The Making of Infographics: Design, Creativity, and Data (with 3 top examples and actionable tips)

A message, information, and statistics are all around us. Some are poorly hung signs in New York City lanes and others are store names of companies across the world. Then, there are endless pieces of data that surround us all: our BMI details in hospitals, flight timetables, and directions to places you visit, to name a few instances of data is around us. 

All in all, our history, present, and furniture are all wrapped up in files (digital or in some office in another corner of the world). Nonetheless, we hardly care. 

Regardless of its significance and abundance, we do not realize its existence, let alone dive into its reliability; that is until this data is represented in a form that is interesting and crisp enough to grasp. 

Information Made Interesting 

By definition, the meaning of infographics is quite an easy-to-understand concept: a visual representation of data. However, its practical implication is not as easy as the definition itself suggests. 

In order to make an infographic meet its purpose, this visual representation of data has to be a perfect blend of design, creativity, and data. Through the use of these elements, you can turn any piece of complex and mundane data into a bit easier to understand and appealing infographic.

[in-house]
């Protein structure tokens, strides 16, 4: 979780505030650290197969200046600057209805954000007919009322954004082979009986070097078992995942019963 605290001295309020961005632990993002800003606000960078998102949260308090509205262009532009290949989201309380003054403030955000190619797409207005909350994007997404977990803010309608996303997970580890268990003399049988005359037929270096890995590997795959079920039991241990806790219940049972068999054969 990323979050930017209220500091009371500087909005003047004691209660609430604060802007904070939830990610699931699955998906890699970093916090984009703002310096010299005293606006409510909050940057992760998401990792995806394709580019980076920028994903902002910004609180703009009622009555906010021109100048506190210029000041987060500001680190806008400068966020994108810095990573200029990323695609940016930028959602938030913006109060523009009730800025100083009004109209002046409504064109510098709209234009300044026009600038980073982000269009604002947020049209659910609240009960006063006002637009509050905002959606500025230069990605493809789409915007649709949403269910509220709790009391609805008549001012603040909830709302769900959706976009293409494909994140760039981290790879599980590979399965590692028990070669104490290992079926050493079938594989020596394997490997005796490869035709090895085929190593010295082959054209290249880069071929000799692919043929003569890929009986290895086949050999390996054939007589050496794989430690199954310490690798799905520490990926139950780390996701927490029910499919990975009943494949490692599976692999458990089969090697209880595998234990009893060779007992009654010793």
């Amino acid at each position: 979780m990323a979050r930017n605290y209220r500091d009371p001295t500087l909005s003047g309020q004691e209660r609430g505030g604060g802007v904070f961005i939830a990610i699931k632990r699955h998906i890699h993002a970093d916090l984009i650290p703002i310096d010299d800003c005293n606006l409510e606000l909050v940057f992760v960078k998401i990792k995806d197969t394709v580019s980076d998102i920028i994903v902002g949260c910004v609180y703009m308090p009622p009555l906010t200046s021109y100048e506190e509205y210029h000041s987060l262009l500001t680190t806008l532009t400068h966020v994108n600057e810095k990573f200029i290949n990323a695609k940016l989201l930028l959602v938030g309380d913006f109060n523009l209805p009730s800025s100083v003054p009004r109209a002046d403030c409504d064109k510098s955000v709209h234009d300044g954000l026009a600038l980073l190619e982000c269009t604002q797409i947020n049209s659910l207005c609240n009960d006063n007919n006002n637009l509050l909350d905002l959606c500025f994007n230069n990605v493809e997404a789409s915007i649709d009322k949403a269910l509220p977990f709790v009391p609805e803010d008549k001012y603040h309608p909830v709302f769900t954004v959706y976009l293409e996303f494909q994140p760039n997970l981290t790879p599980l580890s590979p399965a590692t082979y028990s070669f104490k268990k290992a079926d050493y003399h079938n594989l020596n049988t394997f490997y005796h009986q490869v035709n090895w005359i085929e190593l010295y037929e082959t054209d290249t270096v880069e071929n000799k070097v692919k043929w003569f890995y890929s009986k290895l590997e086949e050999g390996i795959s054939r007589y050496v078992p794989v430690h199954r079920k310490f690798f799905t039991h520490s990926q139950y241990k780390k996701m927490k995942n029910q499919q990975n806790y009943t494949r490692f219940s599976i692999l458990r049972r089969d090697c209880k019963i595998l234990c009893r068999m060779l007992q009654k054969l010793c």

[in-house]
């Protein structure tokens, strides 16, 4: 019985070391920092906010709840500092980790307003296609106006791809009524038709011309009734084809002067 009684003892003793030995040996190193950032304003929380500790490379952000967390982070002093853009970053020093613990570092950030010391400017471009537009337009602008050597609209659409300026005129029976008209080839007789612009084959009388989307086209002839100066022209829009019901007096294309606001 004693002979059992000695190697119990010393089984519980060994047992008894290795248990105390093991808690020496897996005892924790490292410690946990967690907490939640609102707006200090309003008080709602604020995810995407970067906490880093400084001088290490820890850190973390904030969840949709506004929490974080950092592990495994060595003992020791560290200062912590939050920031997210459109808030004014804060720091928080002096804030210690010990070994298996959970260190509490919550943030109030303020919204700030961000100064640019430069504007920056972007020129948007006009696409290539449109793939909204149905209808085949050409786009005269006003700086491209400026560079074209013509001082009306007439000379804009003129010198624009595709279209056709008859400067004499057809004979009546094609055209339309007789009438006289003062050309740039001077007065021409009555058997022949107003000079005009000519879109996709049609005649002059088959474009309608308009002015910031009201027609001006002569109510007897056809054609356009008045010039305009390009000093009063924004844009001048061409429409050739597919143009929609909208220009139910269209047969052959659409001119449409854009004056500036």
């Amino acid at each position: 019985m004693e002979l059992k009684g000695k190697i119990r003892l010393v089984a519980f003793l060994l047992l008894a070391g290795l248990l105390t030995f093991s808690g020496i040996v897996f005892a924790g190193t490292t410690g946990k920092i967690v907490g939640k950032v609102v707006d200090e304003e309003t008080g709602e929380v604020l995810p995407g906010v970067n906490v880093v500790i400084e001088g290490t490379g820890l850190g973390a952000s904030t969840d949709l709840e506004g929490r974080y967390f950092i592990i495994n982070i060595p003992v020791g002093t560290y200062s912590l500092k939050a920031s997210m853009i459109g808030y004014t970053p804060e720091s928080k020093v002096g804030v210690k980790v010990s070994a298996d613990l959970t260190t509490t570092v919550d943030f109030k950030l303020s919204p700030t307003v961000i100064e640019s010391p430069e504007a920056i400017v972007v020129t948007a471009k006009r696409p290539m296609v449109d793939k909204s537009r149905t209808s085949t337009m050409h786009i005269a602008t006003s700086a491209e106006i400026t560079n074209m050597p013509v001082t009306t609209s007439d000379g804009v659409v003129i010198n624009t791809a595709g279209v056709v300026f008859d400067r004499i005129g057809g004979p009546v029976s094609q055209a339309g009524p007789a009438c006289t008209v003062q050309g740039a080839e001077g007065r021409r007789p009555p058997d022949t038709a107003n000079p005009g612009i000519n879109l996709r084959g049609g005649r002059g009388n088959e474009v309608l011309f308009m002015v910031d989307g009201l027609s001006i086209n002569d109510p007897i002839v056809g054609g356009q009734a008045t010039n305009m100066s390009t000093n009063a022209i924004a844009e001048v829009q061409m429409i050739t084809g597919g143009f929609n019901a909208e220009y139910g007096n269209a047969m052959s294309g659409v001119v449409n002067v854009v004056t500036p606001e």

Related: Cool Infographic Ideas to Use for Your Business

These infographics are effectively used to communicate an idea or piece of information and stirs change in unexpected ways. Moreover, with our attention span decreasing over time, infographics have become a really powerful tool to not only understand information swiftly but also to save it for future reference. 

Given its importance, the designer of an infographic should make it impactful enough to be pursued by individuals across industries. 

Phase 1: Design

Design is an umbrella term for a lot of attributes. Here, it means not only the graphical elements such as icons and typography but also the overall structure of the information collected. 

One of the ways of doing this is by telling a story through your infographics. While some people think that storytelling and transferring of data do not always go hand in hand, I stand on a somewhat gray ground. 

By storytelling, I do not imply conventional ‘once upon a time’ storytelling, but a story where an infographic design has a beginning, an ending, and a thread that holds it all together. By combining storytelling and design elements, you take readers by the hands and guide them through the narrative and visuals.